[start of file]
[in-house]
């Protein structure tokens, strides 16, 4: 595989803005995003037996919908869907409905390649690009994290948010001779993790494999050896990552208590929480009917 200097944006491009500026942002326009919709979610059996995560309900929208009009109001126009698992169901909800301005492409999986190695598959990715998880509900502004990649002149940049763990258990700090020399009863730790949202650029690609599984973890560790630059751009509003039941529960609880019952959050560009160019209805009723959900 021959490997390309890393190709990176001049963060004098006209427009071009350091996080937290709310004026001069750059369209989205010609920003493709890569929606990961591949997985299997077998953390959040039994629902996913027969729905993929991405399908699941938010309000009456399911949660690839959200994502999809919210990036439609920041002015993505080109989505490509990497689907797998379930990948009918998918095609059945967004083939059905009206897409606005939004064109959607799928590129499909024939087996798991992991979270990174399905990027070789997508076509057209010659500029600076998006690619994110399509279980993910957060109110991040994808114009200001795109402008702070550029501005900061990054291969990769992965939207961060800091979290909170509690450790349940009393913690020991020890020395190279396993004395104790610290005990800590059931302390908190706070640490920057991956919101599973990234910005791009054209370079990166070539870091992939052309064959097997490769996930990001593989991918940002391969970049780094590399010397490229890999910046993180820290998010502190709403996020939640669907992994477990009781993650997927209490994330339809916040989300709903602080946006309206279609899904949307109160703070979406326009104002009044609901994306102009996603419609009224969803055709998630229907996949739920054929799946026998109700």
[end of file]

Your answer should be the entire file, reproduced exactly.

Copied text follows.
[in-house]
């Protein structure tokens, strides 16, 4: 595989803005995003037996919908869907409905390649690009994290948010001779993790494999050896990552208590929480009917 200097944006491009500026942002326009919709979610059996995560309900929208009009109001126009698992169901909800301005492409999986190695598959990715998880509900502004990649002149940049763990258990700090020399009863730790949202650029690609599984973890560790630059751009509003039941529960609880019952959050560009160019209805009723959900 021959490997390309890393190709990176001049963060004098006209427009071009350091996080937290709310004026001069750059369209989205010609920003493709890569929606990961591949997985299997077998953390959040039994629902996913027969729905993929991405399908699941938010309000009456399911949660690839959200994502999809919210990036439609920041002015993505080109989505490509990497689907797998379930990948009918998918095609059945967004083939059905009206897409606005939004064109959607799928590129499909024939087996798991992991979270990174399905990027070789997508076509057209010659500029600076998006690619994110399509279980993910957060109110991040994808114009200001795109402008702070550029501005900061990054291969990769992965939207961060800091979290909170509690450790349940009393913690020991020890020395190279396993004395104790610290005990800590059931302390908190706070640490920057991956919101599973990234910005791009054209370079990166070539870091992939052309064959097997490769996930990001593989991918940002391969970049780094590399010397490229890999910046993180820290998010502190709403996020939640669907992994477990009781993650997927209490994330339809916040989300709903602080946006309206279609899904949307109160703070979406326009104002009044609901994306102009996603419609009224969803055709998630229907996949739920054929799946026998109700």